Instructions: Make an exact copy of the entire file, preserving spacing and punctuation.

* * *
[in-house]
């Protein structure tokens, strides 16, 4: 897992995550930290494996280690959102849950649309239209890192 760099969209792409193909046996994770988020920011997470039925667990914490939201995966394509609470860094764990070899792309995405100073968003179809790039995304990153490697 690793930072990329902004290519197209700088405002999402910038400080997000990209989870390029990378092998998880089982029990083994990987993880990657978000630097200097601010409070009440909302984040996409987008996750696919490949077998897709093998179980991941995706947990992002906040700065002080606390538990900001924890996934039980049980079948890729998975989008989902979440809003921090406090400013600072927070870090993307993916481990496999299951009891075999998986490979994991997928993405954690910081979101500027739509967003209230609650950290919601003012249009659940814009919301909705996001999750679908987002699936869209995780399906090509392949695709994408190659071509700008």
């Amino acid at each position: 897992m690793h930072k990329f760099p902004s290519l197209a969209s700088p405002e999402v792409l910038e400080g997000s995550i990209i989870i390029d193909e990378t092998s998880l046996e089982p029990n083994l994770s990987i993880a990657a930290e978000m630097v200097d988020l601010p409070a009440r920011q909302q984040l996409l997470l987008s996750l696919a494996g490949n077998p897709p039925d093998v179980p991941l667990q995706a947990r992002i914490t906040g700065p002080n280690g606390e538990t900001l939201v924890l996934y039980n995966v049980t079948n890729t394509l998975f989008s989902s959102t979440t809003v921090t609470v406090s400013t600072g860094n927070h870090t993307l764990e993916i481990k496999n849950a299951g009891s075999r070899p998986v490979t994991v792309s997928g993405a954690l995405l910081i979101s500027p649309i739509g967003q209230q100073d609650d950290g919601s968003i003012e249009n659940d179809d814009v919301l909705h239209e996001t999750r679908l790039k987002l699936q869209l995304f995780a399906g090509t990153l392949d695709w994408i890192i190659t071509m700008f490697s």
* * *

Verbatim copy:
[in-house]
């Protein structure tokens, strides 16, 4: 897992995550930290494996280690959102849950649309239209890192 760099969209792409193909046996994770988020920011997470039925667990914490939201995966394509609470860094764990070899792309995405100073968003179809790039995304990153490697 690793930072990329902004290519197209700088405002999402910038400080997000990209989870390029990378092998998880089982029990083994990987993880990657978000630097200097601010409070009440909302984040996409987008996750696919490949077998897709093998179980991941995706947990992002906040700065002080606390538990900001924890996934039980049980079948890729998975989008989902979440809003921090406090400013600072927070870090993307993916481990496999299951009891075999998986490979994991997928993405954690910081979101500027739509967003209230609650950290919601003012249009659940814009919301909705996001999750679908987002699936869209995780399906090509392949695709994408190659071509700008």
């Amino acid at each position: 897992m690793h930072k990329f760099p902004s290519l197209a969209s700088p405002e999402v792409l910038e400080g997000s995550i990209i989870i390029d193909e990378t092998s998880l046996e089982p029990n083994l994770s990987i993880a990657a930290e978000m630097v200097d988020l601010p409070a009440r920011q909302q984040l996409l997470l987008s996750l696919a494996g490949n077998p897709p039925d093998v179980p991941l667990q995706a947990r992002i914490t906040g700065p002080n280690g606390e538990t900001l939201v924890l996934y039980n995966v049980t079948n890729t394509l998975f989008s989902s959102t979440t809003v921090t609470v406090s400013t600072g860094n927070h870090t993307l764990e993916i481990k496999n849950a299951g009891s075999r070899p998986v490979t994991v792309s997928g993405a954690l995405l910081i979101s500027p649309i739509g967003q209230q100073d609650d950290g919601s968003i003012e249009n659940d179809d814009v919301l909705h239209e996001t999750r679908l790039k987002l699936q869209l995304f995780a399906g090509t990153l392949d695709w994408i890192i190659t071509m700008f490697s």